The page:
Thursday, 10 January 2008

Company Focus - TATA - Capturing Indian Auto-Culture

TATA unveils its long awaited 1 Lakh car, named 'Nano', that hopes to provide a new motorised freedom for millions and tap into the consumer desires of a burgeoning Indian economy.

An economy that is forecasted to have the fastest unit sales growth rate, from a present 1.8m units pa to 3.6m in 2012 reflecting a 100% increase, dwarfing all growth rates except Russia's forecast at 70%. Of course in relative terms to 2012 expectations of the US with 11.6m, Japan with 10.6m and China at 9.1m, it is obvious that India may take many many years to become a sales superpower, but the surge in sales across all segment types will be keenly fought by many.

We in the west tend to think of 'people's cars' as things of a long gone era. So wonderful to imagine the lives of millions of people transformed by the TATA Nano just as the Model T, Austin 7, VW KDFwagen/Beetle, 2CV, Topolino/Nouvo 500 etc did. The only criticism is that for some the wheels look undersized, but then so did Issigonis' Mini, it was an intrinsic part of the package functionality.

Bajaj has tried to steal-away some of the limelight with the 2/4 seater 'Lite', but it seems a more conventional (ie spec & pricing), trendy city-car prospect in the mould of an extendable Indian Smart.

But what's interesting is timeframe and the roadmap of market development.The Nano looks near production ready (it's paired-down functionality obvious), whilst the Lite from pictures seems to still be a motorshow concept.

Conversely Ratan TATA has been publicising his baby all the way through from conception, through pregnancy and now at delivery. The 4 plant plan manufacturing 1m units annually is well under way, And looking forward, to abate the Green lobby, TATA has been undertaking radical compressed air propulsion R&D with a French engineering partnership. Hence TATA's strategic roadmap is evident.

In contrast, Bajaj's delivery of the Lite may significantly falter without the know-how and resources of such a large/proficient VM partner such as Renault-Nissan. Equally, R-N could well do with the gains derived from such a shared development process - lowered component costs, reduced shared engineering development costs (labour, facilities & overhead), etc; plus the not too small a point of its own $3K local car. So although we see a level of Bajaj posturing about the likelihood of R-N, it does presently need partner resource to deliver such an important vehicle.

These may appear unimpressive cars from a conventional standpoint, but they are moulding the very nature of the global industry in terms of customer proposition and business efficiencies.
The basic Nano is a very utilitarian machine, the 2-pot engine,CVT gearbox, 1 windscreen wiper, 1 external mirror etc, and like it's European forebears that's the philosophical & business case beauty. And that Prius/Smart 'face' could give TATA and the Indian public a million reasons a year to smile.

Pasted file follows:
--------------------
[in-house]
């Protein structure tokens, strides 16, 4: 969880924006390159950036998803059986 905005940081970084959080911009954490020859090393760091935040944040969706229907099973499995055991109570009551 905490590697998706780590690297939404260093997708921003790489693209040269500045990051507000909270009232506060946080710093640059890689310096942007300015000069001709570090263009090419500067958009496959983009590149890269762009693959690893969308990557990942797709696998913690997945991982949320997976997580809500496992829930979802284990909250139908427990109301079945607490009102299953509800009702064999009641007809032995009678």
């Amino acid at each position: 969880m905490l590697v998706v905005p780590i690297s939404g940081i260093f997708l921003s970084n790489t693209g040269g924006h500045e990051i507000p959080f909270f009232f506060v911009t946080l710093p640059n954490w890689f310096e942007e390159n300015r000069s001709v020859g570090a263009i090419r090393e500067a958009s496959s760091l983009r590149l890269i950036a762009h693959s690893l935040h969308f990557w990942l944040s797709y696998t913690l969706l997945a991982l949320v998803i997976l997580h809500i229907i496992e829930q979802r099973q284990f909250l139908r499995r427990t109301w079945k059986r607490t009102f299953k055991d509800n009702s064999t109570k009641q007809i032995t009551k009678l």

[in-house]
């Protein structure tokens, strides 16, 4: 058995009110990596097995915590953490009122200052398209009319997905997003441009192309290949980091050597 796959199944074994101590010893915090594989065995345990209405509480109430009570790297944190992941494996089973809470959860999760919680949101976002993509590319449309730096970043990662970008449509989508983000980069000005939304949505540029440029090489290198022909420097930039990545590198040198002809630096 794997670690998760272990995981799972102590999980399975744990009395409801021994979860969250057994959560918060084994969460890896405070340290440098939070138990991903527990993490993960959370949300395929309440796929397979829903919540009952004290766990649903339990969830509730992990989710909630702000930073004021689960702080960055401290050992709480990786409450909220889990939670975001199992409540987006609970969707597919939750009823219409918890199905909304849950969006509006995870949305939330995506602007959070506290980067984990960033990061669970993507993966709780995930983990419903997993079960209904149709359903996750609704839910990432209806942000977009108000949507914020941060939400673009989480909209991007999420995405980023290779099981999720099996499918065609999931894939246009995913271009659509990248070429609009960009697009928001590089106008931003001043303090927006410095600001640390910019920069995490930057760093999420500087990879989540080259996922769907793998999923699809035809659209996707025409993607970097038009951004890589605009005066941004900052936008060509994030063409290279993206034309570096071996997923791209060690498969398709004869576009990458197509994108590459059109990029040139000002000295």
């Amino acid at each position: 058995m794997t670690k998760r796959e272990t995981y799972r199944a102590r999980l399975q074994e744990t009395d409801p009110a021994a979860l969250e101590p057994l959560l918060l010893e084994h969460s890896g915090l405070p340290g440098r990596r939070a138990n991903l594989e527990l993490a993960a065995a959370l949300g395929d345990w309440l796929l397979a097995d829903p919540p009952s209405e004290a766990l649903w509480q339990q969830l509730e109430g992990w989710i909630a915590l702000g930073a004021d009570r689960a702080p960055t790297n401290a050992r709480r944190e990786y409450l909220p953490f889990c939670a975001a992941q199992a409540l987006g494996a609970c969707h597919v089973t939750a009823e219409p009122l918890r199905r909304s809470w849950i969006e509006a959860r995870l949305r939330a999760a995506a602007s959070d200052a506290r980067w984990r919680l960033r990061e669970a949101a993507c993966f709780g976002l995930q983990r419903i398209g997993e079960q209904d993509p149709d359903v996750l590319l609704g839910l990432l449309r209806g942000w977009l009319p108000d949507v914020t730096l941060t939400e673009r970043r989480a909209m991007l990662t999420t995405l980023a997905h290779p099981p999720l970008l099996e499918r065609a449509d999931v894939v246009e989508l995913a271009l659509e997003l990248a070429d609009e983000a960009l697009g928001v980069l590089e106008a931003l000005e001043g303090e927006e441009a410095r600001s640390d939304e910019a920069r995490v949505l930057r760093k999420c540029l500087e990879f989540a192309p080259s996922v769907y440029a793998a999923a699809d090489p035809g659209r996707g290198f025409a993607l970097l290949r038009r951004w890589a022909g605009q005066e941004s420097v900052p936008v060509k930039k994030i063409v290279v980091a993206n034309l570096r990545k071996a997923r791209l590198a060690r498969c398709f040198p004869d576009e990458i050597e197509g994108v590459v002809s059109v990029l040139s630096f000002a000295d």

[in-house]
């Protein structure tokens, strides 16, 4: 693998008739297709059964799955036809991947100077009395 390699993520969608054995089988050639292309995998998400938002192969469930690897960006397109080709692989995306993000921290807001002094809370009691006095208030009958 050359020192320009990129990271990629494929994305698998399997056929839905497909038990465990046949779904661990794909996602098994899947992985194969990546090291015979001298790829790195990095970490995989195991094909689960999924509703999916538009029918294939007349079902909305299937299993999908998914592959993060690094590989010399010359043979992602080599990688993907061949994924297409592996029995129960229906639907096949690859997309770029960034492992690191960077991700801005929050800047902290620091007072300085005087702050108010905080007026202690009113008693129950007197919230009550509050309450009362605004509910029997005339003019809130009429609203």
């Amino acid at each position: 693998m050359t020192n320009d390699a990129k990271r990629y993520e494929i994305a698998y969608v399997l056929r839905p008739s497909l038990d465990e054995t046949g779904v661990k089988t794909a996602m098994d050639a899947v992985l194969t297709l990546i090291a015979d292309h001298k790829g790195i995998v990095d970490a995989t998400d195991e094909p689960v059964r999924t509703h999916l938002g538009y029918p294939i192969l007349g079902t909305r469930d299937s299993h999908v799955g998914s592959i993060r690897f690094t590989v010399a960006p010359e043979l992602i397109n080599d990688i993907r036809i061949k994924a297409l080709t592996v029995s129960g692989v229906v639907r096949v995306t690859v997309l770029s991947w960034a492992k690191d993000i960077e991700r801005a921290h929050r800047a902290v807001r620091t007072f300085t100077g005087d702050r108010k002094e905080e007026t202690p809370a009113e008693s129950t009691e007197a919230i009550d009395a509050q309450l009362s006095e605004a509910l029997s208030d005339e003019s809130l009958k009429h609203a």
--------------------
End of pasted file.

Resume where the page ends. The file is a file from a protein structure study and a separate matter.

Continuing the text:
Importantly, TATA is creating more than 'just' a landmark mass-motoring car. Review its strategy and it is trying to make their brand synonimous with, what for many. will be an introduction into fully fledged automobile motoring. And that in turn means capturing the hearts and minds individuals and families that will for decades to come regard TATA as their 'own'.
At the other end of the social spectrum is the acquisition of Jaguar - Land Rover. Indian consumer culture (like Chinese) is largely loyal to its own producers, so the ameniability of premium car buyers to purchase these Anglo-Indian vehicles as opposed to German or Japanese luxury cars should not be under-estimated.

Working both Top-Down with premium cars and Bottom-Up with the 1 Lakh car (aswell as a long held reputation amongst trucks and buses) demonstrates TATA's desire to 'own' every facet of modern Indian Auto-Culture.

Yes it has a long way to go given Maruti-Suzuki's present grasp on sales, but by any evaluation the strategy looks directed and sound with great potential earnings streams from both Nano, next generation compact cars and UK brands. Importantly its Ford connections could deliver latterday JV cars in the form of Indica/Ka, Indego/Ikon and perhaps a Focus sized new model. So Maruti's 'defending the homeland' from cross the board TATA attack could be a hard task indeed.

Yes "the rising tide (of India's economy) lifts all boats" and Maruti, M&M, Force Motors, and foreign players should all benefit, but presently TATA looks to be in pole position regards sector/volume growth and organisational expansion in the years to come.